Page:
Hundreds of loyal "Draft Gore" activists in California and around the nation hope Gore hits a trifecta of public recognition on Friday when the 2007 Nobel Peace Prize is announced. The award of a Nobel Prize could prompt the 2000 Democratic presidential candidate to change his mind and launch a 2008 presidential run, they believe.
"It's like waiting for Grateful Dead tickets to go on sale, back in the day," says Eric Schiller of Moss Beach, an activist with the California arm of America for Gore (americaforgore.org), one of a coalition of 19 independent groups pushing Gore to run for the White House.
Schiller's group collected hundreds of signatures this week at "Draft Gore" tables set up inside Cupertino's Flint Center, where Gore addressed packed audiences for two nights this week.
"He's the favorite, and we're waiting for him to get into the race," said Schiller, whose group has orchestrated a "Two Cents" campaign urging Gore supporters to send the former vice president a simple message of support - two pennies in an envelope. "And we'll have campaigns launched the minute that happens."
Another California-based group, Draftgore.com, took out a full-page "Open Letter to Al Gore" ad Wednesday in the New York Times, paid for by 2,000 donations. The letter implored Gore to enter the race, saying, "You say you have fallen out of love with politics and you have every reason to feel that way. But we know you have not fallen out of love with your country... and your country needs you now."
Monica Friedlander of Oakland, founder of Draftgore.com, said the group has upward of 145,000 signatures online supporting a Gore run and could get another 40,000 by Friday. She said efforts to put Gore's name on presidential ballots in states across the country have been generated by supporters who see him as a Democrat who was prescient in his opposition to America's incursion into Iraq and has shown international leadership on environmental issues.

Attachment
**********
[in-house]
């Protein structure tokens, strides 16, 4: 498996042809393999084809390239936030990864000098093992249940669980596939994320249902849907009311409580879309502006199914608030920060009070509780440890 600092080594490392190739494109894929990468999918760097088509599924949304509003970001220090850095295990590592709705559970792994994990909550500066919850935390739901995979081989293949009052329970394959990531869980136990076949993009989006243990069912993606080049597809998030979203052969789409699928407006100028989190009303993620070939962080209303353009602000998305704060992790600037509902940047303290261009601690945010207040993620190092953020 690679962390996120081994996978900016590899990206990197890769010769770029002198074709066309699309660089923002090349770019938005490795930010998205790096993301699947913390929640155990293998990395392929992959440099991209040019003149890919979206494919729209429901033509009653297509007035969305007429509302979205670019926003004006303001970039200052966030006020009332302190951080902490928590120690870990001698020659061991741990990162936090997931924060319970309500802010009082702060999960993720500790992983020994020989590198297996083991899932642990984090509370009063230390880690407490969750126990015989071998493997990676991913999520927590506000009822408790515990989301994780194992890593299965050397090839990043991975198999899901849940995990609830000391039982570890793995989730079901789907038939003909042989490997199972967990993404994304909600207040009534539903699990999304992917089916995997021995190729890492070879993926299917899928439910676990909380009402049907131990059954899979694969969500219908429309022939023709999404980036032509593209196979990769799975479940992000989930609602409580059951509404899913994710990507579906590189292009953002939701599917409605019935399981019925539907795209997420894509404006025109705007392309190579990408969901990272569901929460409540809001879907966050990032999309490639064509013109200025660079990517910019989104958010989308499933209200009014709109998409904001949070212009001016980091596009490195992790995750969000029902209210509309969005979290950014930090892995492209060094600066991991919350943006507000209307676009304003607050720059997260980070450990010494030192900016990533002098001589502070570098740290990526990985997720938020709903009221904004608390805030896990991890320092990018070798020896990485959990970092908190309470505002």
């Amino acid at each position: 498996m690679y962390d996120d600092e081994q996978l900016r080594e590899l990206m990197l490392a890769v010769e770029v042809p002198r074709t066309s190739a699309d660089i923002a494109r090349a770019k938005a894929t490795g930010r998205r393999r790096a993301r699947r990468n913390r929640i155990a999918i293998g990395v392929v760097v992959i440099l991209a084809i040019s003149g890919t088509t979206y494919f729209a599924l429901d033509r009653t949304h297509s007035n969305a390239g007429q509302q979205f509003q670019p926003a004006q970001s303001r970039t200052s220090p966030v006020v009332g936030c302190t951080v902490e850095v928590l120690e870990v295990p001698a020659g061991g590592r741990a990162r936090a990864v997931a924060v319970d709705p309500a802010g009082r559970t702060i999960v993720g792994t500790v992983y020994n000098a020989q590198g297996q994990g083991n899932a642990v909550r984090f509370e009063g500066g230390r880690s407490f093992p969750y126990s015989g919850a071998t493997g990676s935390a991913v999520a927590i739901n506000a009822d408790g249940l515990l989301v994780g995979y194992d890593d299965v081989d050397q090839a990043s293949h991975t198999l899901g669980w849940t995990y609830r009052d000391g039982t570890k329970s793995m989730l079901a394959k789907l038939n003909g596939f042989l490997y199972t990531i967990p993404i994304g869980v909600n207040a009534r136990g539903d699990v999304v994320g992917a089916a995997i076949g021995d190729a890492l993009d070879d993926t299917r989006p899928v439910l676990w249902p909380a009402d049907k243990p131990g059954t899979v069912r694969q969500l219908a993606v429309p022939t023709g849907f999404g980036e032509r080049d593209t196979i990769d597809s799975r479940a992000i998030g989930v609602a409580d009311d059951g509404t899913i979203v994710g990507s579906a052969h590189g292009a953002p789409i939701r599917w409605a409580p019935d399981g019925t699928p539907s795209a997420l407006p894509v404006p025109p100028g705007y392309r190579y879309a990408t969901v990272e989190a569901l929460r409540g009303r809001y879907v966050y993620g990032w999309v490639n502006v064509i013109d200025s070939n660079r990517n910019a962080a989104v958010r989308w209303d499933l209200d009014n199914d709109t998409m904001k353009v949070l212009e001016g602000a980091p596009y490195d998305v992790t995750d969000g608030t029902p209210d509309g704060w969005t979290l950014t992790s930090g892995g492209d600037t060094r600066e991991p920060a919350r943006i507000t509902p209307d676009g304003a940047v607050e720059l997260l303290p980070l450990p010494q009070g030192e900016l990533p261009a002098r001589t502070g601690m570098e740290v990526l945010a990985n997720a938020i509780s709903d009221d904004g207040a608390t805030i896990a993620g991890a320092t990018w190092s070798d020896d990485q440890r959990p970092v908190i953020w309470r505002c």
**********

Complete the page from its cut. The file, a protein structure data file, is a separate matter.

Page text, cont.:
"I don't think he knows himself the depth and breadth of support he enjoys," she said. "We're getting letters from people who are desperate, who are pleading with him. ... It's overwhelming."
The suggestion that Gore is on the short list to win the Nobel Peace Prize - the coveted award that has recognized a wide range of achievement - has created buzz from the activists at Daily Kos to the oddsmakers at Betsafe.com, who put his chances to win at 3 to 1.
Gore has retained huge affection among the Democratic Party faithful since he won the popular vote but lost the Electoral College vote in the bitterly contested 2000 presidential race against Republican George W. Bush. He regained national stature with the documentary "An Inconvenient Truth," which warned about the danger of global warming and won an Oscar. His television network, Current TV, based in San Francisco, won the Emmy last month for outstanding achievement in interactive television service.
With about three months until the first contests of the 2008 presidential season, and top-tier Democratic presidential candidates Hillary Rodham Clinton, Barack Obama and John Edwards engaged in a spirited contest for their party's nomination, political observers say another Gore candidacy is more wishful thinking than reality.